I think most technical people can be categorised as either Heads Up or Heads Down.
Heads Up people start at the technology and ask “How do people use this?”. They think most about the bits of the system you see and touch and interact with and beyond that to how this fits into the broader tasks that people using it are trying to achieve. They can empathise with people. They worry about how the system looks and feels. They think about the experience. They generally prefer to work collaboratively, and need lots of feedback to reassure themselves. They can sometimes be naive to the complexities of implementing something that looks simple on the surface, and ignorant to the trade-offs that their design decisions impose.
Heads Down people start at the technology too, but ask instead “How does this work on the inside?”. They think most about the bits of the system you don’t see and beyond that to the underlying implementation. They wonder how it could be improved, without any impact on the outward appearance. They have a deep technical knowledge and an ability to think in algorithims. They worry about performance and efficiency and optimisation. They think about the engineering. They generally prefer to work by themselves, and usually can tell when they have nailed it. They can sometimes struggle to understand that not everybody is an expert like them, and dismissive of things that seem more like aesthetics than an important part of the system.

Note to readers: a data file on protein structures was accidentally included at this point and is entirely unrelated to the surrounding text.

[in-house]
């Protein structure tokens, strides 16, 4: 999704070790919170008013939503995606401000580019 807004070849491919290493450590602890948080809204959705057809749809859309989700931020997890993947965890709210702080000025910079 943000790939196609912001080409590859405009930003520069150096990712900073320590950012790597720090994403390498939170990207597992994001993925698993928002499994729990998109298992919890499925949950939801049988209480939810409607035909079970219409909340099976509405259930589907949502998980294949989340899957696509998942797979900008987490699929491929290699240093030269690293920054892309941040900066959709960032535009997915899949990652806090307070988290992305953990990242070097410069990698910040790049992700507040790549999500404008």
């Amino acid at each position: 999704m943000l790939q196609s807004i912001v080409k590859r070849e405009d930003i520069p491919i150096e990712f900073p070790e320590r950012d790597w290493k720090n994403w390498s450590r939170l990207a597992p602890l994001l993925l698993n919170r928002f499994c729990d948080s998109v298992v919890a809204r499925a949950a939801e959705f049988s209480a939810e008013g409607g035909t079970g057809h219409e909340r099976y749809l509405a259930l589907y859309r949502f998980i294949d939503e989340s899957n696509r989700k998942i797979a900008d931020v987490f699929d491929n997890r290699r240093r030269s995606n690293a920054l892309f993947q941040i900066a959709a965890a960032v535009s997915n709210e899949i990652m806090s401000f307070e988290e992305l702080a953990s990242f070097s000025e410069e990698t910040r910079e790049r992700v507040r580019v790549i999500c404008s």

Those are horrible broad-brush stereotypes, but if you’re a technical person it’s good to understand where you fit in, as that will help you work out how you can best contribute.
If you’re hiring a technical person, it’s really important to work out beforehand which type is right for the role you have. Any good team is going to need a well selected mix of both types of people.
Why is good UI design so hard for some developers? – Stack Overflow
Extraversion (E) or Introversion (I) – Myers-Briggs Basics